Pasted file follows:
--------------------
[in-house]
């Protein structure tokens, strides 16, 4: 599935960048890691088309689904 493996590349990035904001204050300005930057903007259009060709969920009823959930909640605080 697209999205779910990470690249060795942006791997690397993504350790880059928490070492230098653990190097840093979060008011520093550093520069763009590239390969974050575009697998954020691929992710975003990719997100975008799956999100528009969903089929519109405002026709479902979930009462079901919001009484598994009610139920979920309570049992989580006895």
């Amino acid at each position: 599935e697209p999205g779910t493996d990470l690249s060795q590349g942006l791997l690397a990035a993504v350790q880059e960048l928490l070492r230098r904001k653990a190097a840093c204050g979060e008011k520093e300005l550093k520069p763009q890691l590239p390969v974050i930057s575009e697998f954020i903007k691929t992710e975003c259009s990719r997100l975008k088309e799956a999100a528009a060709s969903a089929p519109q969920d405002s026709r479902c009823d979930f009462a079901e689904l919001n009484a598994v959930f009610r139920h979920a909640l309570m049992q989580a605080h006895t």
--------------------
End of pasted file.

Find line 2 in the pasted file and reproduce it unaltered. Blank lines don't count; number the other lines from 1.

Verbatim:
């Protein structure tokens, strides 16, 4: 599935960048890691088309689904 493996590349990035904001204050300005930057903007259009060709969920009823959930909640605080 697209999205779910990470690249060795942006791997690397993504350790880059928490070492230098653990190097840093979060008011520093550093520069763009590239390969974050575009697998954020691929992710975003990719997100975008799956999100528009969903089929519109405002026709479902979930009462079901919001009484598994009610139920979920309570049992989580006895």